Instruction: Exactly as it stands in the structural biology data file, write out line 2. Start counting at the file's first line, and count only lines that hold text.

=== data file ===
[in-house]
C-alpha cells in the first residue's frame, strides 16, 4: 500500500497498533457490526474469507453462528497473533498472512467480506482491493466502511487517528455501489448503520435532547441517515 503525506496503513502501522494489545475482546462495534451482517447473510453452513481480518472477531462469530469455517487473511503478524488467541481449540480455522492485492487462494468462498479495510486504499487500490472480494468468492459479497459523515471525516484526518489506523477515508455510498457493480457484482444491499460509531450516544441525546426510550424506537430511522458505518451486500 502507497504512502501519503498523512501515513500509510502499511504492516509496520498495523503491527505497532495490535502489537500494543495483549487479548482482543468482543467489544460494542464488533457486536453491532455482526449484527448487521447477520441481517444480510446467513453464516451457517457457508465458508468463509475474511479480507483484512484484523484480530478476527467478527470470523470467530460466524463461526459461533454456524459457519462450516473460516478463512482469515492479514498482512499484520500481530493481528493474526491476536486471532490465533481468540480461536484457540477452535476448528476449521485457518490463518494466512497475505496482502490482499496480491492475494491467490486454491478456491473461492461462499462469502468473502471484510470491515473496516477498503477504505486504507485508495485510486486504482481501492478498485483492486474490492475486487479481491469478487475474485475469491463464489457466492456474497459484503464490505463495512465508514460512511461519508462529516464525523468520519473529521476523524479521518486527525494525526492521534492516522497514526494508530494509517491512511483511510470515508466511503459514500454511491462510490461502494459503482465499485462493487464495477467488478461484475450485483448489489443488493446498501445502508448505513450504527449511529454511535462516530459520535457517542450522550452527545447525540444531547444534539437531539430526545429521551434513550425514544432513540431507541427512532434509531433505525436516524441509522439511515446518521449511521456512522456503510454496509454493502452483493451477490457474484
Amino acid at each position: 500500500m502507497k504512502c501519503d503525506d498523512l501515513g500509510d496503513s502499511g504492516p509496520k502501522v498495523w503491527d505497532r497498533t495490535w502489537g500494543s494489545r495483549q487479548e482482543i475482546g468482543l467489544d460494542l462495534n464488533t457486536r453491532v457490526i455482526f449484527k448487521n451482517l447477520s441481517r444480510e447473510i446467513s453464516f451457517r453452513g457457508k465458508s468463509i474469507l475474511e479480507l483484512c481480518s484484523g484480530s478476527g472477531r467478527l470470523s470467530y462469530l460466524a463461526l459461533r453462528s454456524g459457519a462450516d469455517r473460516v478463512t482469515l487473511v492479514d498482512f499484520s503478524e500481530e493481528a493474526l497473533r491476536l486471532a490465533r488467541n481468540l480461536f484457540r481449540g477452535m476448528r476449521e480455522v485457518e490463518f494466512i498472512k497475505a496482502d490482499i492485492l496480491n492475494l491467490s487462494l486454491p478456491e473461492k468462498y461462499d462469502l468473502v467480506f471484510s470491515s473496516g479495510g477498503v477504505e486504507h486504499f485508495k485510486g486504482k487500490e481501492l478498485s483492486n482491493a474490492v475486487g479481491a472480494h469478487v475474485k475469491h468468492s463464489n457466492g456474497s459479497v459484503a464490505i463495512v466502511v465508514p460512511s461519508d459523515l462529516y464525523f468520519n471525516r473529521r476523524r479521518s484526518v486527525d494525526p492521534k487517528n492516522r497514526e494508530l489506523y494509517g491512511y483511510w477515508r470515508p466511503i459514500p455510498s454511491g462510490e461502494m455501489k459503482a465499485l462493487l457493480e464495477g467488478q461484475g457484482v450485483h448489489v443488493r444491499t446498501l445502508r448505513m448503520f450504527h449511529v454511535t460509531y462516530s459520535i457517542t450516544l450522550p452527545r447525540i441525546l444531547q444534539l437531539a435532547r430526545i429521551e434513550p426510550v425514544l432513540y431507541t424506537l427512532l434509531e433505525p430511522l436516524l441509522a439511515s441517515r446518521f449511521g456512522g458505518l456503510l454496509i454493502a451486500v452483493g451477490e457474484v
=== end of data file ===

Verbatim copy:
C-alpha cells in the first residue's frame, strides 16, 4: 500500500497498533457490526474469507453462528497473533498472512467480506482491493466502511487517528455501489448503520435532547441517515 503525506496503513502501522494489545475482546462495534451482517447473510453452513481480518472477531462469530469455517487473511503478524488467541481449540480455522492485492487462494468462498479495510486504499487500490472480494468468492459479497459523515471525516484526518489506523477515508455510498457493480457484482444491499460509531450516544441525546426510550424506537430511522458505518451486500 502507497504512502501519503498523512501515513500509510502499511504492516509496520498495523503491527505497532495490535502489537500494543495483549487479548482482543468482543467489544460494542464488533457486536453491532455482526449484527448487521447477520441481517444480510446467513453464516451457517457457508465458508468463509475474511479480507483484512484484523484480530478476527467478527470470523470467530460466524463461526459461533454456524459457519462450516473460516478463512482469515492479514498482512499484520500481530493481528493474526491476536486471532490465533481468540480461536484457540477452535476448528476449521485457518490463518494466512497475505496482502490482499496480491492475494491467490486454491478456491473461492461462499462469502468473502471484510470491515473496516477498503477504505486504507485508495485510486486504482481501492478498485483492486474490492475486487479481491469478487475474485475469491463464489457466492456474497459484503464490505463495512465508514460512511461519508462529516464525523468520519473529521476523524479521518486527525494525526492521534492516522497514526494508530494509517491512511483511510470515508466511503459514500454511491462510490461502494459503482465499485462493487464495477467488478461484475450485483448489489443488493446498501445502508448505513450504527449511529454511535462516530459520535457517542450522550452527545447525540444531547444534539437531539430526545429521551434513550425514544432513540431507541427512532434509531433505525436516524441509522439511515446518521449511521456512522456503510454496509454493502452483493451477490457474484